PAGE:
It's fair to say that one of the worst meals of my life happened in Scotland. I had been invited to a venerable gentlemen's club for a Scotch-pairing dinner and was excited to taste some of the great Gaelic delicacies alongside vintage whisky. The trouble started with the first course: a sour and acidic pea soup the texture of cat's tongue. It only went downhill from there. By the time we got to the miniature "haggis balls" – uncannily testicular in size, shape and appearance – it was clear that there wasn't enough whisky in all of Scotland to make the dinner bearable.
Sadly, it wasn't the only heinous meal I experienced on that trip. There was the Cullen skink (a type of fish soup) that tasted the way hot garbage smells, a gelatinous and despondent stovie (beef stew) and, of course, plate after plate of subpar haggis. I don't remember a single green vegetable.
There were, however, bright spots, such as plump, salty-sweet langoustines of impeccable freshness, island of Colonsay rock oysters that balanced fresh minerality with a saline tang, North Ronaldsay lamb that tasted faintly of the seaweed it grazed upon and lean, impossibly flavourful venison.
Quality ingredients have never been Scotland's problem, and at the high end of the dining scene the country fares well, boasting 15 Michelin-starred establishments – impressive for a country of just over five million people. Up until recently, the problem was that everything else in between was more or less abysmal, but that's starting to change.
Today, spurred by the country's success at the top end, the rise of the New Nordic Cuisine (which exalts local seasonal ingredients) and the culinary revolution that has made London one of the world's great food capitals, Scotland is undergoing its own culinary renaissance.
Much of the excitement in Scottish cooking right now is happening in and around the capital of Edinburgh. Restaurants such as Cafe St Honoré (cafesthonore.com), located in the heart of the city, are baking fresh bread in-house, butchering whole animals, working closely with local hunters and foragers and even growing their own vegetables. Its chef, Neil Forbes, translates Scottish ingredients through French techniques. He might serve locally smoked trout and "organic Highland crowdie" (a type of soft cheese made, despite its name, in the Scottish Lowlands) with toasted oats or pair Scotch beef with creamy dauphinoise potatoes and local chanterelles.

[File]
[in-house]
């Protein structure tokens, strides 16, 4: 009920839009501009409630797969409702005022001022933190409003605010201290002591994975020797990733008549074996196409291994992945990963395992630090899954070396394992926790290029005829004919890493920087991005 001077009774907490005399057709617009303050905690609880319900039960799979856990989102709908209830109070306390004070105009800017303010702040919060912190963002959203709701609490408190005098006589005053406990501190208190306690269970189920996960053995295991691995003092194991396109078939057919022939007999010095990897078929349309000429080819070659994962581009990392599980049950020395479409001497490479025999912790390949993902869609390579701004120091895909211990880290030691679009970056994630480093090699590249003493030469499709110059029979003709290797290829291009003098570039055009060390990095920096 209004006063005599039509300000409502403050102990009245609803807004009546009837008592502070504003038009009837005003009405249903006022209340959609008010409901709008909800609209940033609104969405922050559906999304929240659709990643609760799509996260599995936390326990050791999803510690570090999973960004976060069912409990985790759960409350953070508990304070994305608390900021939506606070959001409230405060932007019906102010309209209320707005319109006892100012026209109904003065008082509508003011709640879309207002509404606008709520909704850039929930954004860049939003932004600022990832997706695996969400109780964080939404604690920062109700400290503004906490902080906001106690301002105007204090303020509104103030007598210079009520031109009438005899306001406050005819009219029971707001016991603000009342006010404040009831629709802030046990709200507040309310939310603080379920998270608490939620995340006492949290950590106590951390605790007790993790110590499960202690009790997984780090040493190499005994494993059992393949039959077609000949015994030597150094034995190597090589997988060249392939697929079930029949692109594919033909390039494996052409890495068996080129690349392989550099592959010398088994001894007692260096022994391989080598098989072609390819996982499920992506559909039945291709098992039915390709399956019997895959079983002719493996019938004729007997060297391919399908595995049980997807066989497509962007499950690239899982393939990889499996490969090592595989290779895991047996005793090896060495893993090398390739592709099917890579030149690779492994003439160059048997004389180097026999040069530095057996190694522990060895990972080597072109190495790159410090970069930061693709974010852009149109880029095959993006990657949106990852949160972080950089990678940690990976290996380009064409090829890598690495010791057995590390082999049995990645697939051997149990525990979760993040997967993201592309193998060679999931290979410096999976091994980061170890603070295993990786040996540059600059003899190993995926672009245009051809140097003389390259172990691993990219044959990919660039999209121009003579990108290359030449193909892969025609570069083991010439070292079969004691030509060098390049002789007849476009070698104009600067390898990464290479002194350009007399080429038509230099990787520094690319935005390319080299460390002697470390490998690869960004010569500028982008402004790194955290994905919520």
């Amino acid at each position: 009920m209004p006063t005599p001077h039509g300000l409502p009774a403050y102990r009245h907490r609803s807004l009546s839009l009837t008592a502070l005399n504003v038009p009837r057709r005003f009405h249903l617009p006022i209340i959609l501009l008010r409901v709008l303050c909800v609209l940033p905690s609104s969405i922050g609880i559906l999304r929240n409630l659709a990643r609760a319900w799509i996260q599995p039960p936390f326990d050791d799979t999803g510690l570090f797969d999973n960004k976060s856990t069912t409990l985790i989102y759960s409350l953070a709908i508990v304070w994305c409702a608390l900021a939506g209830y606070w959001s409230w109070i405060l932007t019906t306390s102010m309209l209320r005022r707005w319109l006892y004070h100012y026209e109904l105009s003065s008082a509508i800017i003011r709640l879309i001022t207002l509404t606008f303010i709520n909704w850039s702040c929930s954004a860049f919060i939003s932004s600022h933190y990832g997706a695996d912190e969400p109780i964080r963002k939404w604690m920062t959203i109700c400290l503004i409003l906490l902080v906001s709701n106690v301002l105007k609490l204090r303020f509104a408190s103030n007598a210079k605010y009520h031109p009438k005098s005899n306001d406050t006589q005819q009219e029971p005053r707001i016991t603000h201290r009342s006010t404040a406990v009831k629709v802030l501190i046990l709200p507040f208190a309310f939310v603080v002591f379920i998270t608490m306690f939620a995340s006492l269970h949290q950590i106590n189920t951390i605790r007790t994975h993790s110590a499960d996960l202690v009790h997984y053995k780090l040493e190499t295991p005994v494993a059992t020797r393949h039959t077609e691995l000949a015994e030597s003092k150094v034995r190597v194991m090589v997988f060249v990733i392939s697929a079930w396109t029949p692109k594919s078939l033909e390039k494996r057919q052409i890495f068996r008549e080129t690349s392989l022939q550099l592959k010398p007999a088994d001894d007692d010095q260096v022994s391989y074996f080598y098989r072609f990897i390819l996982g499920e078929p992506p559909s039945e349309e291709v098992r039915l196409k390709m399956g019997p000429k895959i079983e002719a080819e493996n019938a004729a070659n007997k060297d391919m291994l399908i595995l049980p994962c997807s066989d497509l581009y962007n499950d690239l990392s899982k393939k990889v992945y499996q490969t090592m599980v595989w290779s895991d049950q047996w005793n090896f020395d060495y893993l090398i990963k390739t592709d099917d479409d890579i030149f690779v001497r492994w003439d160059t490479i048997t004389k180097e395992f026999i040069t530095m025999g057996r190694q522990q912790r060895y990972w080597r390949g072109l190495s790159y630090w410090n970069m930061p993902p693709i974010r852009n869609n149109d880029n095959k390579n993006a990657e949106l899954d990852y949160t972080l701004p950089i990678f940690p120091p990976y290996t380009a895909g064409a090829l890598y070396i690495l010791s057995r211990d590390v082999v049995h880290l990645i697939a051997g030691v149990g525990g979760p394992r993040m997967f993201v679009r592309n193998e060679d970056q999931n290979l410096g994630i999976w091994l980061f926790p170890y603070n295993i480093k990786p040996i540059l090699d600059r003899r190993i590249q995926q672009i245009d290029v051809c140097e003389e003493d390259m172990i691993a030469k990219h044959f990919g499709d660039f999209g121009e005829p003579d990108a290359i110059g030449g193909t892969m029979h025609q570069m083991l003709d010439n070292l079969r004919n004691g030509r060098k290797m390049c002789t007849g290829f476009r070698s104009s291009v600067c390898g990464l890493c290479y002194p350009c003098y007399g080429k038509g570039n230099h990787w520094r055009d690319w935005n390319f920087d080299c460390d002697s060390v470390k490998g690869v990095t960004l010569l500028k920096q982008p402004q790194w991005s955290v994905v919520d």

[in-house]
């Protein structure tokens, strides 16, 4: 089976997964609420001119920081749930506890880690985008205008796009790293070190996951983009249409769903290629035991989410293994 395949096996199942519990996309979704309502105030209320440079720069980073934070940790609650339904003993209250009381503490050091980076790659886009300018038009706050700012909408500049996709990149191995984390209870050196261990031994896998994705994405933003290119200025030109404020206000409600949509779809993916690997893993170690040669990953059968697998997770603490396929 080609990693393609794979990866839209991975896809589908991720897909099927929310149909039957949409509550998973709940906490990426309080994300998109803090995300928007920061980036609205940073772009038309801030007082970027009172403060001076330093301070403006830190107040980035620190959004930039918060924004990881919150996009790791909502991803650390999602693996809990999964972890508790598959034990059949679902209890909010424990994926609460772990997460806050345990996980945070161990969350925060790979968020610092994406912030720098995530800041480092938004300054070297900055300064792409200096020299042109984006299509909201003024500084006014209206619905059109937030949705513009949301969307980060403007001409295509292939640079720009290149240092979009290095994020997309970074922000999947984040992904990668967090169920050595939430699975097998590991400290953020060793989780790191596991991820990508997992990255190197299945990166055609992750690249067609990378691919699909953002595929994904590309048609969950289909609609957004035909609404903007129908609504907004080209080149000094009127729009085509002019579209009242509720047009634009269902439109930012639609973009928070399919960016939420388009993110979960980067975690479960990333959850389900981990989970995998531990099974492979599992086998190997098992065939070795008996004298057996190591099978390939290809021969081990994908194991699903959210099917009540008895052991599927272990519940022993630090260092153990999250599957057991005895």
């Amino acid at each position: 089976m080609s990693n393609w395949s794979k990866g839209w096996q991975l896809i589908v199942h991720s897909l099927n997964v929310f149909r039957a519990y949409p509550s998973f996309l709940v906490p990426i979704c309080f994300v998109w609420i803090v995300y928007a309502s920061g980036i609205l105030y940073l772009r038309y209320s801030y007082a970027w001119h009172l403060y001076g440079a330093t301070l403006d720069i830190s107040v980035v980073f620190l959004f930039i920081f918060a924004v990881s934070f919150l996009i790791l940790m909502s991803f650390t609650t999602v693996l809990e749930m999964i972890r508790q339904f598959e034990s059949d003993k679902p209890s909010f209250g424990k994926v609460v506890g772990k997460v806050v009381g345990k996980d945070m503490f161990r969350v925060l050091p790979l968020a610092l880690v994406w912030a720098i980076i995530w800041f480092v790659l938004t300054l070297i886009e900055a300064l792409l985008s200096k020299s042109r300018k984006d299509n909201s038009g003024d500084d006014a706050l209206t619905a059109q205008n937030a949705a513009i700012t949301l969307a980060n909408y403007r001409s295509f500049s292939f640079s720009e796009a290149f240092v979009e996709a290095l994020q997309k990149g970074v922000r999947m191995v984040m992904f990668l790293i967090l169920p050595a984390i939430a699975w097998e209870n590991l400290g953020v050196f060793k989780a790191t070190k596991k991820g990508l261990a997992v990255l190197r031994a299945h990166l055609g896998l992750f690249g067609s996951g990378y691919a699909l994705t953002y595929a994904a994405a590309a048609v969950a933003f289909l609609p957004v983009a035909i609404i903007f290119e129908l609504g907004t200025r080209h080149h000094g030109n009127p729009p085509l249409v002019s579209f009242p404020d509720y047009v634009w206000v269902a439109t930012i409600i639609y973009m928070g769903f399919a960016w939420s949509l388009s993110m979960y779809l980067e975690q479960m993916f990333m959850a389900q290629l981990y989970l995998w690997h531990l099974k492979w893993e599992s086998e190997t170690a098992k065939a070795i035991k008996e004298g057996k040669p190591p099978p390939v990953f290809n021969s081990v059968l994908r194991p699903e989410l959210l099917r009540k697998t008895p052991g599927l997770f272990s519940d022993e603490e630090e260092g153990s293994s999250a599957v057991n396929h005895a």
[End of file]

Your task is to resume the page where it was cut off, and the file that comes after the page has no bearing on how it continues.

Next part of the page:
Young chefs like Ben Radford, the 28-year-old who presides over the kitchen at Timberyard (timberyard.co), a rambling former warehouse with several dining rooms and its own garden, are no longer heading to London, Paris or Copenhagen to make their names. A second-generation restaurateur, Radford and his whole family are involved in the restaurant. Growing up around professional kitchens gave the chef a front-row seat on the local food scene, and he's watched it change dramatically. "Edinburgh is quite a traditional city," he says. "Michelin has always been a big part of the dining scene and a lot of restaurants aspire to that. As a result, there weren't a lot of people trying to push the boundaries, but, more and more, that's starting to happen. There's all these new edgy, slightly rock 'n' roll restaurants."
One of the most celebrated of them is the Gardener's Cottage (thegardenerscottage.co), located in a charming, domestic building dating to the mid-19th century that was once exactly what its name suggests. Business partners and co-chefs Edward Murray and Dale Mailley serve set six- and seven-course meals to diners who sit at communal tables, a radical innovation for Edinburgh.
Menus change daily depending on what's freshest and might include charcoalroasted lamb served with savoury chanterelles and big, crisp spinach leaves, smoked ham hock with soft-boiled egg and lava salt or partridge with baked turnip, artichoke and gnocchi.
Murray, who originally trained as an architect before turning to cooking, is optimistic about food in Scotland these days. "There's a lot more places that I want to eat at now," he says. "There's less emphasis on fine dining than there was five years ago. It feels much more relaxed, more midfield."
There is no greater symbol of this change than the Honours (thehonours.co.uk), a year-old restaurant from one of Scotland's most celebrated chefs, Martin Wishart. It was Wishart who gave Edinburgh its first Michelin star back in 2001 with his first solo venture, Restaurant Martin Wishart. "Edinburgh is fairly diverse in its dining offerings," Wishart says, "but I did see quite a big gap in the market for something with a large, diverse menu done with pricing that's affordable but reflects the quality of the ingredients we use in the dishes. That's the basis of The Honours. The idea is, if you want to have one course, do it; if you want to have four courses, do that. We want it to be somewhere you want to go once or twice a month" – not simply on special occasions.
Instead of the elaborate, complex tasting menus that Wishart established his reputation with, the menu at the Honours offers grass-fed, 28-to-36-day-dry-aged Scotch beef grilled over charcoal and finished with a madeira glaze, line-caught halibut with braised endive, glazed pig's trotters with warm sauce gribiche and fresh Cornish Assured Oysters from what is known as the most sustainable oyster fisheries in the world.
"There has always been a lot of very natural, deeply flavourful ingredients here," Wishart says, "but the biggest change for me as a chef is there's now a greater range of products available, the delivery of them has improved and the suppliers are a lot more knowledgeable." That can only mean better eating for everyone, even the codgers at the stuffy old clubs.